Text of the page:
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WNBA Players Wear Shirts With Bullet Holes In Striking Photo To Honor Jacob Blake

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To honor Jacob Blake — a Black father who's reportedly been left paralyzed from the waist down after being shot in the back by police in Kenosha, Wisconsin — WNBA players wore t-shirts with seven bullet holes on their backs and made a powerful statement.

On Wednesday evening, Washington Mystics basketball players stepped out together in unison wearing white t-shirts with Blake's name spelled out on the front and seven bloody bullet holes on the back representing the amount of times police opened fire against the 29-year-old as he tried to enter his vehicle where his three young sons were waiting for him. A lawyer for Blake's family told reporters on Wednesday that he is not expected to walk again as the bullets severed his spinal chord.

No charges have been laid against any police officers in relation to the case, although the Wisconsin Department of Justice is investigating and the officer who shot Blake has been identified, according to CNN.

The Washington Mystics were scheduled to play against the Atlanta Dream on Wednesday, but all three games scheduled for the WNBA that night were canceled as players joined other professional athletes in a strike to protest police brutality, including the NBA and MLB, according to The Washington Post.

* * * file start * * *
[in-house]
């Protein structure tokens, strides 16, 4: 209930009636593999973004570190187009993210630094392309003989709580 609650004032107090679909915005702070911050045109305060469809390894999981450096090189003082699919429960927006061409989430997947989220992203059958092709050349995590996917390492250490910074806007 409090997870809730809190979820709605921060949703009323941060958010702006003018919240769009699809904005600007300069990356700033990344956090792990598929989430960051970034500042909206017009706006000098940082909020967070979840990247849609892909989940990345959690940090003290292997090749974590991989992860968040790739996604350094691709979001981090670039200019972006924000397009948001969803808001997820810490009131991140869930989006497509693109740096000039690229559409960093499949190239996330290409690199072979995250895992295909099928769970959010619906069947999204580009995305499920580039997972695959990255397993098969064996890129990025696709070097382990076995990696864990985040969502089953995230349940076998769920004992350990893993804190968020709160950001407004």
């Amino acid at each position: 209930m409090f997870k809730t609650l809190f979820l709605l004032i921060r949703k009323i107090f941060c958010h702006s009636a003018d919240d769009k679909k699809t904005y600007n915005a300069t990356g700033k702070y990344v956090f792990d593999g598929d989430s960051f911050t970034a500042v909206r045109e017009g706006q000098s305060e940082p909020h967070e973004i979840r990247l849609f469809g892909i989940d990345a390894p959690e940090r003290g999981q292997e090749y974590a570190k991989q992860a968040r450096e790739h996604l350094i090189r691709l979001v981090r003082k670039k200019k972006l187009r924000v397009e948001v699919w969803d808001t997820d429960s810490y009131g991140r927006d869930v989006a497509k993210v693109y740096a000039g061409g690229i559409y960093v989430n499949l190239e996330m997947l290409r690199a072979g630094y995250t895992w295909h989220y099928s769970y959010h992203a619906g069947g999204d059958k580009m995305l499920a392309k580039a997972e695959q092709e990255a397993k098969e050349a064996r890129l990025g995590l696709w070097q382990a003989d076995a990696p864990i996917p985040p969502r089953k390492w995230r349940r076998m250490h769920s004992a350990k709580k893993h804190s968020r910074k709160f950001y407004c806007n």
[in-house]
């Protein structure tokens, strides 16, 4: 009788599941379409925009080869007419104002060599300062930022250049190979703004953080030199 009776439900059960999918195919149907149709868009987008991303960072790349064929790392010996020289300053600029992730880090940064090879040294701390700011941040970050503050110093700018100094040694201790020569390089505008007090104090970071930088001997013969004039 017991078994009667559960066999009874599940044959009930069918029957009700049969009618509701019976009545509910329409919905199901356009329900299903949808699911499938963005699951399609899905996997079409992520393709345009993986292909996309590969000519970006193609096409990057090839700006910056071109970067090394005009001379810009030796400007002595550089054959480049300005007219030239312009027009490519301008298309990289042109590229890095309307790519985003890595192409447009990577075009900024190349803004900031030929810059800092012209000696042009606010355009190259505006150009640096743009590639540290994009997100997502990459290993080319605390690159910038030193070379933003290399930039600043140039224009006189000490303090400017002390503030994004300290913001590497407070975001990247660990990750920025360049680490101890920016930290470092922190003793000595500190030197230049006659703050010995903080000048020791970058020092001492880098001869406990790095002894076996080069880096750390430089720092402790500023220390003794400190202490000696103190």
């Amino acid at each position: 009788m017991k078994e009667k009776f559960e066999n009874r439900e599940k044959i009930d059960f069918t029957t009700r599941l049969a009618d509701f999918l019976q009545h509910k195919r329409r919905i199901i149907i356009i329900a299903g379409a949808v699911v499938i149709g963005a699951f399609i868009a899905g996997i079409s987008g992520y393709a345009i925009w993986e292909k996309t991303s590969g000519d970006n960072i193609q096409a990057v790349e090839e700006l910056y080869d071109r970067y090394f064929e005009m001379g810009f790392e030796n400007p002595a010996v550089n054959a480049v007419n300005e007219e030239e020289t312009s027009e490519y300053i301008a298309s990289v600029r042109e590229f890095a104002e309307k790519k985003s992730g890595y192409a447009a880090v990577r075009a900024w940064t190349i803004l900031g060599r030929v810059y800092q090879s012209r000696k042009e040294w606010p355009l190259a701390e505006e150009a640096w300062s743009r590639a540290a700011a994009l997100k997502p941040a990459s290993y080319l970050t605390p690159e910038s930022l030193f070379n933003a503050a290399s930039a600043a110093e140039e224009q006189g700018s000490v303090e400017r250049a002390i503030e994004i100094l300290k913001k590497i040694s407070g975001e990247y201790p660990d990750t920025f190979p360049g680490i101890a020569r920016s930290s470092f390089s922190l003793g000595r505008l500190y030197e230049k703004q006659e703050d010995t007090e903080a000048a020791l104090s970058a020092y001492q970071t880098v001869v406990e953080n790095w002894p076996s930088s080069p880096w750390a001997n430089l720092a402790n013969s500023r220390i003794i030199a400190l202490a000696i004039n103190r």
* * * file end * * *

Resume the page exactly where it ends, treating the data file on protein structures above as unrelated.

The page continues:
The Washington Mystics, however, were the only team to walk onto the court wearing t-shirts with simulated bloody bullet holes on their backs. In a stunning photo, the players took a knee while displaying the bullet holes on the back of their shirts.

The move was supported by WNBA commissioner Cathy Engelbert who told HuffPost, "We absolutely support them." As did players from the Atlanta Dream, who stood in solidarity with their fellow athletes by refusing to play. Dreams' center Elizabeth Williams explained in a statement that "we stand in solidarity with our brothers in the NBA, and will continue this conversation with our brothers and sisters across all leagues and look to take collective action."

Washington Mystics player Ariel Atkins spoke on behalf of her teammates about their decision to postpone Wednesday night's game and shared a powerful message. "We need to understand that these moments are so much more bigger than us, and I really appreciate my team, for not only having my back, but for saying what they feel," she said, according to The Washington City Paper. "It's hard to say that type of stuff in these moments. It's hard to be vulnerable in these moments. But I think if we do this unified as a league, it looks different."

"Because this league is close to, if not over, 80% Black women," Atkins' statement continued. "We have cousins, we have brothers, we have sisters, mothers, everyone — we matter. And I think that's important. I think people should know that. And I'm tired of telling people that. I know I matter. We know we matter. I'm tired of telling people that. If you don't know that, if you don't think that, then you need to recheck it. If you have a problem with us saying 'Black lives matter,' you need to check your privilege."

Optics make a difference. Being a steadfast ally makes a difference. And the Washington Mystics are making a difference, wearing shirts peppered with bullet holes in the back. They make it difficult to forget Jacob Blake's pain, and that's exactly the point.